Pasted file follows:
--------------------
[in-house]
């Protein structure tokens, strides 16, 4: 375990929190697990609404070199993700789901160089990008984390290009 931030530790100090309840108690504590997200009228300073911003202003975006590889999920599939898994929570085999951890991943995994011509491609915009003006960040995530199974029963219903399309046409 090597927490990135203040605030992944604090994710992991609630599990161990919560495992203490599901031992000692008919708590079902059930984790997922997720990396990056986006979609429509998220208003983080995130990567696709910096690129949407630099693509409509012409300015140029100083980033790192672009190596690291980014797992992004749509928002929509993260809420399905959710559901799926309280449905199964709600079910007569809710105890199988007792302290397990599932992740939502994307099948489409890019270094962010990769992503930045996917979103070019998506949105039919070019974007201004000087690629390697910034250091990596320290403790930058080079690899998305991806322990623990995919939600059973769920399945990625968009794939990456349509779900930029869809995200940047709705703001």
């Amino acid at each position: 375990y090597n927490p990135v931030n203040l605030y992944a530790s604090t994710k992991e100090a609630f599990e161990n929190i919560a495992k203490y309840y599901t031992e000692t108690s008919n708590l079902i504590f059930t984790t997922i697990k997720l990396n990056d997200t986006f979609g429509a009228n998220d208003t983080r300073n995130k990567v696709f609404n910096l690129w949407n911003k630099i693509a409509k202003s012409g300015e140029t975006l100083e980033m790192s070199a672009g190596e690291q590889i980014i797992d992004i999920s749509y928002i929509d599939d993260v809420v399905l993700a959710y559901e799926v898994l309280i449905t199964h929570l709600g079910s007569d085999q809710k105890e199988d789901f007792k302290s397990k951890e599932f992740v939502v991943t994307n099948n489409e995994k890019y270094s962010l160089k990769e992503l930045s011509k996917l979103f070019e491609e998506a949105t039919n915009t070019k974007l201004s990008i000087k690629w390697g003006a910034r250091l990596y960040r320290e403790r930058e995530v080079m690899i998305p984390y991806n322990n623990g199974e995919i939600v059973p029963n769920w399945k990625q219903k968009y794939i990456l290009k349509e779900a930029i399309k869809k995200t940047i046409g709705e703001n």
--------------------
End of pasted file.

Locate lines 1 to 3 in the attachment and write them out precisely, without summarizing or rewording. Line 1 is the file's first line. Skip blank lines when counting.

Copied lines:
[in-house]
């Protein structure tokens, strides 16, 4: 375990929190697990609404070199993700789901160089990008984390290009 931030530790100090309840108690504590997200009228300073911003202003975006590889999920599939898994929570085999951890991943995994011509491609915009003006960040995530199974029963219903399309046409 090597927490990135203040605030992944604090994710992991609630599990161990919560495992203490599901031992000692008919708590079902059930984790997922997720990396990056986006979609429509998220208003983080995130990567696709910096690129949407630099693509409509012409300015140029100083980033790192672009190596690291980014797992992004749509928002929509993260809420399905959710559901799926309280449905199964709600079910007569809710105890199988007792302290397990599932992740939502994307099948489409890019270094962010990769992503930045996917979103070019998506949105039919070019974007201004000087690629390697910034250091990596320290403790930058080079690899998305991806322990623990995919939600059973769920399945990625968009794939990456349509779900930029869809995200940047709705703001």
């Amino acid at each position: 375990y090597n927490p990135v931030n203040l605030y992944a530790s604090t994710k992991e100090a609630f599990e161990n929190i919560a495992k203490y309840y599901t031992e000692t108690s008919n708590l079902i504590f059930t984790t997922i697990k997720l990396n990056d997200t986006f979609g429509a009228n998220d208003t983080r300073n995130k990567v696709f609404n910096l690129w949407n911003k630099i693509a409509k202003s012409g300015e140029t975006l100083e980033m790192s070199a672009g190596e690291q590889i980014i797992d992004i999920s749509y928002i929509d599939d993260v809420v399905l993700a959710y559901e799926v898994l309280i449905t199964h929570l709600g079910s007569d085999q809710k105890e199988d789901f007792k302290s397990k951890e599932f992740v939502v991943t994307n099948n489409e995994k890019y270094s962010l160089k990769e992503l930045s011509k996917l979103f070019e491609e998506a949105t039919n915009t070019k974007l201004s990008i000087k690629w390697g003006a910034r250091l990596y960040r320290e403790r930058e995530v080079m690899i998305p984390y991806n322990n623990g199974e995919i939600v059973p029963n769920w399945k990625q219903k968009y794939i990456l290009k349509e779900a930029i399309k869809k995200t940047i046409g709705e703001n």